Account numbers: What they mean and how to find them
Account numbers are unique strings of characters that identify a specific financial account. This article explores their origins and precise meanings.
August 12, 2021
Jennifer is a writer at Plaid, covering lending and payroll. She believes in the potential of new financial services to enable greater financial access.
You've probably seen the long strings of numbers on the backs of credit cards or at the bottoms of paper checks. It’s clear that these numbers are involved with financial transactions, but what exactly do they signify? Where do they come from, and how are they used?
This article will explore the history and precise meaning of account numbers. It will consider the difference between commonly used numbers like account-, routing-, and credit-card numbers—as well as how to find them. Finally, it will explore how account numbers are slowly giving way to more modern verification and security measures, ones less prone to errors and fraud.
What is an account number?
An account number is a unique string of numbers, letters, and other characters that identify a specific financial account. Almost all financial transactions make use of account numbers. Examples of account numbers include routing numbers and credit card numbers.
Bank accounts have existed since ancient Mesopotamia, but the account number is a more recent invention. Financial account numbers as we know them today are thought to have originated when computers began to be used for banking in the late 1960s. Since then, account- and routing numbers have helped to securely identify account holders and financial institutions, respectively.
In the United States, each bank assigns account numbers using its own methodology, kept private for security reasons. Most bank account numbers have between 8 and 12 digits, though they can range from 5 to 17. To protect account numbers from fraud, financial institutions may also use multi-factor identification, two-step verification, and other security measures.
Every financial transaction involves at least two account numbers: one that indicates where the money is coming from, and one that indicates where it is going.
Are account numbers unique?
Yes, the account number is like the fingerprint of the financial account. It does identify the account holder, but it's associated with other information as well. For example: physical address, phone number, email address, age of account, account balance.
A person may hold multiple accounts, each with its own unique account number. If a bank merges with or acquires another bank, account numbers may change. Banks must legally notify their account holders of any account changes.
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What is a routing number?
In the same way that every financial account is assigned a unique account number, every financial institution is assigned a unique routing number. These financial institution routing numbers are known as RTNs (Routing Transit Numbers) or ABA (American Bankers Association) routing numbers.
A routing number is a sequence of 9 digits. Small financial institutions typically have just one routing number, while larger multinational institutions can have several based on location. Routing numbers are issued only to federal- or state-chartered financial institutions eligible to maintain an account at a Federal Reserve Bank. If two banks merge, or one bank acquires another, the applicable routing numbers may change.
The first four digits of a routing number are called the Federal Reserve Processing Symbol.
The first two digits are typically a number between 01-12. These numbers refer to the head branch of the Federal Reserve District Office under which the bank falls. The Districts start with 01 in Boston and end with 12 in San Francisco and often encompass surrounding states. A range of 61-72 is assigned to non-bank payment processors and the number 80 to travelers’ checks.
The third digit identifies the Regional Federal Reserve Processing Center assigned to the bank within its district. For example, “1” would indicate bank check processing center 1.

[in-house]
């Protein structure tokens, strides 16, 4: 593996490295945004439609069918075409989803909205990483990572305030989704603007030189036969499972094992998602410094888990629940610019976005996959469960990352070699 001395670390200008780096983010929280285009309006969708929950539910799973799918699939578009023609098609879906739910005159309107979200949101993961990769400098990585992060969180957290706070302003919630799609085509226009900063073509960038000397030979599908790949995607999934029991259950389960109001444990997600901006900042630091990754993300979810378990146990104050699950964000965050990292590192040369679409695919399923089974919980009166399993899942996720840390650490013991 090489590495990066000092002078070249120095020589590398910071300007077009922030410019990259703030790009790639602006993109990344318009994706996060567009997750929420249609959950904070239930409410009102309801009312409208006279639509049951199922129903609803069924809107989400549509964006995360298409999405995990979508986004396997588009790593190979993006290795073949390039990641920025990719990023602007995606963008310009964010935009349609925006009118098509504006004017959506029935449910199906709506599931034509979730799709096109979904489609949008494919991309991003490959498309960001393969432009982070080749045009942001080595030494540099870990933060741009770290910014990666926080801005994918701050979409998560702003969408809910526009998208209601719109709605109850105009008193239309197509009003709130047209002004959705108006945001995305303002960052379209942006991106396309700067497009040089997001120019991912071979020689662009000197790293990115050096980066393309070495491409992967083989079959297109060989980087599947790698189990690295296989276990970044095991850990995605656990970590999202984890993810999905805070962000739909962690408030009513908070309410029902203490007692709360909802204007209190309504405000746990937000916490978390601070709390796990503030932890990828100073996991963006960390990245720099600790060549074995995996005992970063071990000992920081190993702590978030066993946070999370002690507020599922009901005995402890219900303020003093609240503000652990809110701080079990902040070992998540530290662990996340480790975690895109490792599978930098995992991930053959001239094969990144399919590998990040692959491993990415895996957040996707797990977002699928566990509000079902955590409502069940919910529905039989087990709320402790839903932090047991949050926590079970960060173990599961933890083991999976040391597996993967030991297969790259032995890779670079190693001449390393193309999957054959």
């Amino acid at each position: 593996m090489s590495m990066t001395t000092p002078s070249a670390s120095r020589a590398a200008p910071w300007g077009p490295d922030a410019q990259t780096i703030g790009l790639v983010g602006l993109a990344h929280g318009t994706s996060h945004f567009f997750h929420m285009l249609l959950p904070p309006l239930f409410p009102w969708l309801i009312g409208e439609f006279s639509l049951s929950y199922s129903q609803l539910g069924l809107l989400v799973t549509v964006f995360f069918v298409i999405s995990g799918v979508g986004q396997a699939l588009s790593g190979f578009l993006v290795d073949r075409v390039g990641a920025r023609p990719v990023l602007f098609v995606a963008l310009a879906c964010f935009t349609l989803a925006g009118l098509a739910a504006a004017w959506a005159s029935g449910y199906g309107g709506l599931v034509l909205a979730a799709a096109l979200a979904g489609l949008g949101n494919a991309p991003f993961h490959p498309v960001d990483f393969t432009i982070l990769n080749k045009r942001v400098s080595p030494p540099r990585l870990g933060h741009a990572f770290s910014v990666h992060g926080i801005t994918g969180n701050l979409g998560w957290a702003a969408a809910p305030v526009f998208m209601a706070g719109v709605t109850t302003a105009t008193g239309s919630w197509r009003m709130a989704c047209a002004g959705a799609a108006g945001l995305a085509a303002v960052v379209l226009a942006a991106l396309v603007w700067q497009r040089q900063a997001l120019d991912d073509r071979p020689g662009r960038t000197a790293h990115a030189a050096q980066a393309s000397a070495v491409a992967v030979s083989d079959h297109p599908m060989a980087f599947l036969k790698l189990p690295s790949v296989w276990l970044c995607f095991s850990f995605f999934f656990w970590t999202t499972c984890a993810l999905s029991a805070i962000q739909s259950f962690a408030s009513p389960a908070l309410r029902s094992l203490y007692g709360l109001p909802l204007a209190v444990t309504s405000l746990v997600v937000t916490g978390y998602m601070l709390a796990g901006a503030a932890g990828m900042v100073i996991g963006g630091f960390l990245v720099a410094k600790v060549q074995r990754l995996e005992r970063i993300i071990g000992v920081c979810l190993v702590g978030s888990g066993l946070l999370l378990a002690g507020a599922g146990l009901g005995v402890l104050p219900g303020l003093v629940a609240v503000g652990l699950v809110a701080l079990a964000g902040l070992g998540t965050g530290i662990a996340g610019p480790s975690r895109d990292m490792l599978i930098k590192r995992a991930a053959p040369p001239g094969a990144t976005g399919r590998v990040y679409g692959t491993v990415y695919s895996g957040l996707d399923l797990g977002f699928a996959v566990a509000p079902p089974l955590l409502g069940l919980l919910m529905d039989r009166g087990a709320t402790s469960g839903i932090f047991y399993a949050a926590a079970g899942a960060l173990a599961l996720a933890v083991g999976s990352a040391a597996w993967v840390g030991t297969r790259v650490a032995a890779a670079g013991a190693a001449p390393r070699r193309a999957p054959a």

The fourth digit indicates the bank’s location within a Federal Reserve District. A bank that is located in a Federal Reserve District is designated with a 0. Numbers 1-9 are used according to the state that the Federal Reserve District is in.
Digits five through eight comprise a unique identity code assigned to the bank by the American Bankers Association.
The final digit of the routing number is called a “check digit.” Whereas the other digits refer to identifying information about the specific financial institution, the check digit is calculated using the other eight digits as a way to ensure authenticity and prevent fraud. (Thus “check” is used in the sense of “verify” rather than “paper check.”)
Because no two financial institutions share all of the identifying information listed above, every routing number is unique.
What is the difference between routing numbers and account numbers?
Every bank-related financial transaction requires a routing number and an account number. The routing number identifies the specific bank. The account number (usually 10-12 digits) refers to the client’s account.
Routing numbers enable financial institutions to track where funds originated and where they’re going. Routing numbers are required for financial institutions to process transactions like direct deposits, check deposits, loan payments, and wire transfers.
Account numbers are unique to a specific financial account. Clients may hold multiple accounts, each with a different account number, while the routing number (i.e., the financial institution that holds the customer’s account) remains the same.
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How do you find the account and routing numbers on a check?
The routing number is the string of nine numbers in the bottom left-hand corner of a paper check. The account number is the string of 5-17 digits in the bottom right-hand corner of a paper check.
The routing number on a check specifies where the account was opened. The account number indicates a specific financial account and its associated account information.
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What is the difference between an ABA number and an ACH number?
ABA (American Banking Association) routing numbers are used for paper or check transfers and identify the financial institution. ACH (Automated Clearing House) routing numbers identify the clearinghouse used for an ACH transfer.
An ACH transfer is a way to send or receive money online. The clearinghouse is the designated financial intermediary that validates and finalizes transactions between a buyer and a seller. ABA routing numbers encompass all routing numbers, including ACH.